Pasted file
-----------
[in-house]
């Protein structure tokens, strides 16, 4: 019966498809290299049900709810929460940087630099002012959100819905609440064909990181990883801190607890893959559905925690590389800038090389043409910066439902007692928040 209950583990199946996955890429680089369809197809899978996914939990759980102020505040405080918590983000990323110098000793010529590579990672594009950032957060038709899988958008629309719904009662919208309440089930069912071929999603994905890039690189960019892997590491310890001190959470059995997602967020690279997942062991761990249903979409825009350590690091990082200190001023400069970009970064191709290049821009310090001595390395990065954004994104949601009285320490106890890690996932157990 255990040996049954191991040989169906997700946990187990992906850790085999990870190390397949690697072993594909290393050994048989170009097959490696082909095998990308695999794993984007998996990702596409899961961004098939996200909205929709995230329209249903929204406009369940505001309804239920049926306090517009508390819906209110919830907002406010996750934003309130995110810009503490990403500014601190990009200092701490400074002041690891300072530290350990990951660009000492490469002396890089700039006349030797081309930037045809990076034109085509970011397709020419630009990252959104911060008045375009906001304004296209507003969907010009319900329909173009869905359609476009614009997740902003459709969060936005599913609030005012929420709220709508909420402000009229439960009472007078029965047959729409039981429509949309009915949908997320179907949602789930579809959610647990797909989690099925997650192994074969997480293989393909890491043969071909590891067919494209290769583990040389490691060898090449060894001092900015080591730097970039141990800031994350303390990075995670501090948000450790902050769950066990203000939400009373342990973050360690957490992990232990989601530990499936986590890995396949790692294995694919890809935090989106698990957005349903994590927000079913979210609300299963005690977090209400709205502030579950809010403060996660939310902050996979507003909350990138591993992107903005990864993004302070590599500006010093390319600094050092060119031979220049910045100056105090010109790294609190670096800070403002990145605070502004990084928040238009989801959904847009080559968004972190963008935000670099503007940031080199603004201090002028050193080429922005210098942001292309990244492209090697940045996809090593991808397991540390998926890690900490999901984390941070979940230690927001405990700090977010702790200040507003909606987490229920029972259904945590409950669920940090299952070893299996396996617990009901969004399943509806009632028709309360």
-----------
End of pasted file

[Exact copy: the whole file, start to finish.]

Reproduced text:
[in-house]
């Protein structure tokens, strides 16, 4: 019966498809290299049900709810929460940087630099002012959100819905609440064909990181990883801190607890893959559905925690590389800038090389043409910066439902007692928040 209950583990199946996955890429680089369809197809899978996914939990759980102020505040405080918590983000990323110098000793010529590579990672594009950032957060038709899988958008629309719904009662919208309440089930069912071929999603994905890039690189960019892997590491310890001190959470059995997602967020690279997942062991761990249903979409825009350590690091990082200190001023400069970009970064191709290049821009310090001595390395990065954004994104949601009285320490106890890690996932157990 255990040996049954191991040989169906997700946990187990992906850790085999990870190390397949690697072993594909290393050994048989170009097959490696082909095998990308695999794993984007998996990702596409899961961004098939996200909205929709995230329209249903929204406009369940505001309804239920049926306090517009508390819906209110919830907002406010996750934003309130995110810009503490990403500014601190990009200092701490400074002041690891300072530290350990990951660009000492490469002396890089700039006349030797081309930037045809990076034109085509970011397709020419630009990252959104911060008045375009906001304004296209507003969907010009319900329909173009869905359609476009614009997740902003459709969060936005599913609030005012929420709220709508909420402000009229439960009472007078029965047959729409039981429509949309009915949908997320179907949602789930579809959610647990797909989690099925997650192994074969997480293989393909890491043969071909590891067919494209290769583990040389490691060898090449060894001092900015080591730097970039141990800031994350303390990075995670501090948000450790902050769950066990203000939400009373342990973050360690957490992990232990989601530990499936986590890995396949790692294995694919890809935090989106698990957005349903994590927000079913979210609300299963005690977090209400709205502030579950809010403060996660939310902050996979507003909350990138591993992107903005990864993004302070590599500006010093390319600094050092060119031979220049910045100056105090010109790294609190670096800070403002990145605070502004990084928040238009989801959904847009080559968004972190963008935000670099503007940031080199603004201090002028050193080429922005210098942001292309990244492209090697940045996809090593991808397991540390998926890690900490999901984390941070979940230690927001405990700090977010702790200040507003909606987490229920029972259904945590409950669920940090299952070893299996396996617990009901969004399943509806009632028709309360």